After the war, Allard went into small-scale production and built some cars that were winners at many venues.
The car is a 2.9 8C 2900 Alfa Romeo. This model, considered to be Alfa’s finest, was built in the late 1930s. Some people consider it the best sports car ever built. According to those who know, the 2.9 drives like a post-World War II car, not a prewar.
The 2.9 liter engine is made up of two 4-cylinder blocks with a one-piece cylinder head and overhead camshafts. Two superchargers pressurize the fuel-air mixture. The engine is mounted in a chassis with independent suspension, front and rear. This combination is capable of speeds of 125 mph or better.
The first road race at Watkins Glen in 1948 was won by a 2.9 coupe driven by Frank Griswold. Phil Hill, the first American world champion driver, raced a 2.9 Mille Miglia roadster early in his career.
In my illustration, the lady in the 2.9 tries to use her charms to get out of the ticket, for parking next to the obvious fire hydrant. The officer seems to be considering his options.
What could be better on a sunny day in the fall than a ride in your MG? With the top and windshield down, this couple is getting the full wind in the hair, bugs in the teeth experience.
The MG-TC shown here was virtually the same car that was being built in 1939 when the war shut car production down. The TC was the car that introduced most Americans to the sports cars. This is the car that showed us that cars could be more than just an appliance to move us from point A to point B.
The TC sits low to the ground, with tall 19" wire wheels with knockoff hubs. The steering wheel is on the right; no export models were built until the TD went into production. The engine is a four-cylinder pushrod overhead valve unit. Horsepower produced is only 54. The car weighs in at slightly over 1,800 pounds. With good use of the four-speed gearbox, performance is satisfactory.
With an open road and the wind rushing by, nothing offers more motoring enjoyment.
“Road Test Report”
The very rare British Alta was the result of one man’s vision and passion to bring it to fruition. The first Alta was built in a stable in 1927. Geoffrey Taylor, in his spare time with limited funds, was determined to build his dream car. Taylor designed the engine, made his own wooden patterns, and farmed them out to local foundries. He hacksawed the crankshaft and connecting rods from solid billets. Legend states that he kept a copy of War and Peace open to read as he sawed away. He drove his first car hard in long distance trials and was quite successful.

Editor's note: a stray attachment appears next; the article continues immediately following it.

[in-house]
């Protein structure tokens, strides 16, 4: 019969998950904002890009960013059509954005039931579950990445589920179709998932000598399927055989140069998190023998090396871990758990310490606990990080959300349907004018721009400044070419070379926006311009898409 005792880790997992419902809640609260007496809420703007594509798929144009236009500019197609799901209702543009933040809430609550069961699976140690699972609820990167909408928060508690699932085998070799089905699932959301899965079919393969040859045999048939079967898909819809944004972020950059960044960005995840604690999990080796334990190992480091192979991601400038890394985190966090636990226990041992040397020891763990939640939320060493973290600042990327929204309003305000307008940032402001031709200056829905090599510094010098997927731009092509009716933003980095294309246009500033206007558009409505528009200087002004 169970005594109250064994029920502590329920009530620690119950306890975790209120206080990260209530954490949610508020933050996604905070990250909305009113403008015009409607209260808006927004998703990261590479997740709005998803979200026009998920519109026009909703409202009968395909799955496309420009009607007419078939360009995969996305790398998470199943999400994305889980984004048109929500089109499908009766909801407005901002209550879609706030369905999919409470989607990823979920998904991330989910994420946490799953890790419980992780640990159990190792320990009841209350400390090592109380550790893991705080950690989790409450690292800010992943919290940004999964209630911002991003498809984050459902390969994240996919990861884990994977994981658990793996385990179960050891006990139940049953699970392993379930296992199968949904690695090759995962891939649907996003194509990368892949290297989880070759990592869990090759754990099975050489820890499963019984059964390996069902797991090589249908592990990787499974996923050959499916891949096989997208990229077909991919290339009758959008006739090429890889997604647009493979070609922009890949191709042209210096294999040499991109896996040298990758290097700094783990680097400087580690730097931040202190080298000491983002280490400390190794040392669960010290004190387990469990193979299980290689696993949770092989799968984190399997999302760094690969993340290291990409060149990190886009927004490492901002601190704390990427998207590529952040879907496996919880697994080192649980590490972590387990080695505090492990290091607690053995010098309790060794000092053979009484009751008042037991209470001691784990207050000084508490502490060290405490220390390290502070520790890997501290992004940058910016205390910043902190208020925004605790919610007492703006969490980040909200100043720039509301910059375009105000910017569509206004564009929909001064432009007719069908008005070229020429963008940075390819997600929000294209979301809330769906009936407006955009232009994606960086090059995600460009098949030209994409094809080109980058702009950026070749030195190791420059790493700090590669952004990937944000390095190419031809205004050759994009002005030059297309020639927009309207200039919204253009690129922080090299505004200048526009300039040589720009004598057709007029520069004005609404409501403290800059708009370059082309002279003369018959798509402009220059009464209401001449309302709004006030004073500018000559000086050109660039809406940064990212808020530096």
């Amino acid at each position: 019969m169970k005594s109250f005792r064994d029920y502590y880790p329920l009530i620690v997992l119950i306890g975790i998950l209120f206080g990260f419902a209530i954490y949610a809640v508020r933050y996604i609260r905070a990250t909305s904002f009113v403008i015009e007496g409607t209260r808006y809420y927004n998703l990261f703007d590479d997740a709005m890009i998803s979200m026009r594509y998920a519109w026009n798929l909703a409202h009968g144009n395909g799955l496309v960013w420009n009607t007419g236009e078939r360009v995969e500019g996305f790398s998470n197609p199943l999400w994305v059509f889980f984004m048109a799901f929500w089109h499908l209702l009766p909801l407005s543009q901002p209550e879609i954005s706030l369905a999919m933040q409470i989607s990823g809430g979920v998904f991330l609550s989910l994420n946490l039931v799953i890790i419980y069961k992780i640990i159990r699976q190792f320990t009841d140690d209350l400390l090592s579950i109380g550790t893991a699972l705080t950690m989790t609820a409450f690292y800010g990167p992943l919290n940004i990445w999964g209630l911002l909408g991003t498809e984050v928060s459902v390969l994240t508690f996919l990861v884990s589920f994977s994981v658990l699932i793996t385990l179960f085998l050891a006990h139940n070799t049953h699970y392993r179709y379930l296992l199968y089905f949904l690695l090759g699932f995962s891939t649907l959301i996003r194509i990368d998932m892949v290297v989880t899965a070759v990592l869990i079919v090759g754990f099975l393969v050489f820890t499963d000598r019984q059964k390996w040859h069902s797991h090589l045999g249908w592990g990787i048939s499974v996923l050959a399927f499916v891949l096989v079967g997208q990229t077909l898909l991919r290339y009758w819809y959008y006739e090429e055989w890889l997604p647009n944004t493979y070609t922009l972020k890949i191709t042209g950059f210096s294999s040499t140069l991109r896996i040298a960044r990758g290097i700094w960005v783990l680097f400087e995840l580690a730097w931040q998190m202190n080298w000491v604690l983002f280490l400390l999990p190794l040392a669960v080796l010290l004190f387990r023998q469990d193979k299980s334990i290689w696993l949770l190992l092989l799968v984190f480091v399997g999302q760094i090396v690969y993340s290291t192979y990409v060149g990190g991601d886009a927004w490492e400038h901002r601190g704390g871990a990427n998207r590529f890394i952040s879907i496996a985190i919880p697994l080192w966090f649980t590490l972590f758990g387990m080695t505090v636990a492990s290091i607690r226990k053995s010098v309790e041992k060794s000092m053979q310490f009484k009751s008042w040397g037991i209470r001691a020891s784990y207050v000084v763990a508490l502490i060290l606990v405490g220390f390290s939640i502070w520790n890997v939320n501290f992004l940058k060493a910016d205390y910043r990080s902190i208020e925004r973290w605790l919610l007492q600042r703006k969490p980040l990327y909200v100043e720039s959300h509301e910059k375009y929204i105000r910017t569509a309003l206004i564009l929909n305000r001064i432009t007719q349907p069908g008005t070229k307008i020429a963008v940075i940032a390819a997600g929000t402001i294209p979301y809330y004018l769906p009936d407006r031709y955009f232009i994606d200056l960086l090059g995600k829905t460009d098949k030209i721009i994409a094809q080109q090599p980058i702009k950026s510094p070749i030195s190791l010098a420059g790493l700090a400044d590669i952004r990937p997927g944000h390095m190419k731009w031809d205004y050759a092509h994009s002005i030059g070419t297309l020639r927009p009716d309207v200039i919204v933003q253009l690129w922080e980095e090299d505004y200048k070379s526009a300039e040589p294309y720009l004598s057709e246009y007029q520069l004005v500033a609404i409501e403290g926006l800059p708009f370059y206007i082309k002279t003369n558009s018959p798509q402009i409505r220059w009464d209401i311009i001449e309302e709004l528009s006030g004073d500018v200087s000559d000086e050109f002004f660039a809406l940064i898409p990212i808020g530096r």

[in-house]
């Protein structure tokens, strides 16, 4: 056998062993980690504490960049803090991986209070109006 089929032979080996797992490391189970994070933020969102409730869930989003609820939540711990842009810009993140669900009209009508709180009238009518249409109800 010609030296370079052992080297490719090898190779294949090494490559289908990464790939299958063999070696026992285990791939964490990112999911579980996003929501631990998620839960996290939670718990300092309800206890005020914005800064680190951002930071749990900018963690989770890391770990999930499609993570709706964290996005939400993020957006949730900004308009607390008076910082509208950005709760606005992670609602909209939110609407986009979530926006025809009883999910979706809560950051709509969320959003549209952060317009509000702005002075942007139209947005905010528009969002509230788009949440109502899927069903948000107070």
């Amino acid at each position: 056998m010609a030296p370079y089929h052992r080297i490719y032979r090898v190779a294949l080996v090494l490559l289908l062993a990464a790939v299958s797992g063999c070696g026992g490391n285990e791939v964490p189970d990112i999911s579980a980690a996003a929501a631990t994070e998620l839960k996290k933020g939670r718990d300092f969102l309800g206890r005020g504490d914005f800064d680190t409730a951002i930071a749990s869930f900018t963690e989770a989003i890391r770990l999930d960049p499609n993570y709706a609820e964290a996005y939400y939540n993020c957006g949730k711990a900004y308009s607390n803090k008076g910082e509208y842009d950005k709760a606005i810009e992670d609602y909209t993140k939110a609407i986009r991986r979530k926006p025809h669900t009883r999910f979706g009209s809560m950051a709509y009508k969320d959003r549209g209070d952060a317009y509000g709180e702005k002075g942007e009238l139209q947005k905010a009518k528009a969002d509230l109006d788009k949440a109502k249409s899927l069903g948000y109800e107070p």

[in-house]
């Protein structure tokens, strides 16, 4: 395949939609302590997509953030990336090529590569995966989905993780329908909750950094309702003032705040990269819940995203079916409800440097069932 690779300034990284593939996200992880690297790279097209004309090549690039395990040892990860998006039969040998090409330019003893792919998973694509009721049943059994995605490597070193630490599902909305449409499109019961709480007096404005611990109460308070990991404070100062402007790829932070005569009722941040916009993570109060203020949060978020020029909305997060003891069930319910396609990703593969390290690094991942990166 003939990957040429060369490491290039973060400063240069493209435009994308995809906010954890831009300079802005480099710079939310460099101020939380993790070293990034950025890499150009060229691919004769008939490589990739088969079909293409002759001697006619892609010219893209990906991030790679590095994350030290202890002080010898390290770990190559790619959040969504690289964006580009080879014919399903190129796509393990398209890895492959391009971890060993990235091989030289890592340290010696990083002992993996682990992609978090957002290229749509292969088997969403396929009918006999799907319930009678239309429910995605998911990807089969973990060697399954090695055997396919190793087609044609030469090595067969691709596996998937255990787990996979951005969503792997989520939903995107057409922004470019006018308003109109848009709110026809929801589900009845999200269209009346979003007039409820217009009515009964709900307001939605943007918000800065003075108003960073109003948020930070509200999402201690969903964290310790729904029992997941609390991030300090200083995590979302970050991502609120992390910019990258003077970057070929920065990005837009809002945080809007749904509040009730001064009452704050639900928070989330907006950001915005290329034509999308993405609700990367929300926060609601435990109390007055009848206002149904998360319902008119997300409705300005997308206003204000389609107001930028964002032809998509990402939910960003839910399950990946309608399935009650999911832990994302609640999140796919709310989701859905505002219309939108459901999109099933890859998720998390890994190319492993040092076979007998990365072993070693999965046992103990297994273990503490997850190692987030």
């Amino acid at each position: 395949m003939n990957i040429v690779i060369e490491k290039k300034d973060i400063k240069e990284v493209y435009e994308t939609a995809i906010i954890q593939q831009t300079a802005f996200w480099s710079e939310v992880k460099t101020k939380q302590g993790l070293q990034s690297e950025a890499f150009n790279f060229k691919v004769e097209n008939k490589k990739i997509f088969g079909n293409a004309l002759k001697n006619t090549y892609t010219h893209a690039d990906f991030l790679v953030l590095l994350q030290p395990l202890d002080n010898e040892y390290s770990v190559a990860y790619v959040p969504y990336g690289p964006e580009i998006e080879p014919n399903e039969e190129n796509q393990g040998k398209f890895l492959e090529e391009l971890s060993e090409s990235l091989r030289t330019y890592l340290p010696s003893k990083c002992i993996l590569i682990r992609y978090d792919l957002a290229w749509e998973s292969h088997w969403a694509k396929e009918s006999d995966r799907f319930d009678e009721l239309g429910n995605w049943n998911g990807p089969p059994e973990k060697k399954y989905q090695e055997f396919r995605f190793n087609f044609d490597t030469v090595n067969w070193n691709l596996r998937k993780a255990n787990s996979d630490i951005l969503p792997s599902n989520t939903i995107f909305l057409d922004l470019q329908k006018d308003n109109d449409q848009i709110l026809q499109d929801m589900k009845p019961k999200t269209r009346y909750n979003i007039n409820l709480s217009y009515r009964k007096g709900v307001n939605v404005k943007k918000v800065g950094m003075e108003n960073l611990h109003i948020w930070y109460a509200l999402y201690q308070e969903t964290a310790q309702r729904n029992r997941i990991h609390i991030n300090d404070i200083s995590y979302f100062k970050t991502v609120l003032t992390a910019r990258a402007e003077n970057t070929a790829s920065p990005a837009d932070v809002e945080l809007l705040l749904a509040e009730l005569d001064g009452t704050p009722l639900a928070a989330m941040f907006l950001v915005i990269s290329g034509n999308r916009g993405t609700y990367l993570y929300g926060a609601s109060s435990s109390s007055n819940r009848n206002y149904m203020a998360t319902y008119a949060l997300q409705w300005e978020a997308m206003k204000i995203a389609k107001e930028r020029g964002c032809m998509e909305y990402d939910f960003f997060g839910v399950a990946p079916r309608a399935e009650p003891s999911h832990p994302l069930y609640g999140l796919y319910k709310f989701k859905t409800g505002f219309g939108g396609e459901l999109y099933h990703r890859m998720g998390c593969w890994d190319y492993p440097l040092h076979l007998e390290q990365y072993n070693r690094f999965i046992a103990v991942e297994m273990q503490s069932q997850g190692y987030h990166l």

Taylor set up a small factory and began limited production between engineering jobs.
The car in my illustration is one of the 2-liter, supercharged models built just prior to World War II. Taylor produced 18 sports cars and several single-seat racing cars. I’ve pictured Taylor standing by the car as a pleased driver reports on his road test.
The Alta is a great example of the sports cars built by small manufacturers in England between the wars.
When I went to Jamaica in 2004 for my niece Happy’s wedding, I had no plans to do a picture like this. I soon found out her new husband Matt was an avid Porsche admirer. His all time favorite was the 1968 911 Targa.
Both Matt and Happy love the island and chose to be married there at Roundhill Plantation. I began to think a picture combining Matt’s Porsche interest with the beauty of the island might make a nice wedding gift. The wonderful tree was next to a walking path I used each morning I was there. Since my middle name is McPherson, the picnic blanket is McPherson dress plaid.
The 911 Targa was Porsche’s way around anticipated anti-convertible laws, with the wide bar behind the removable roof panel acting as a roll bar. Previously the 911, introduced in 1964, had been available only as a coupe.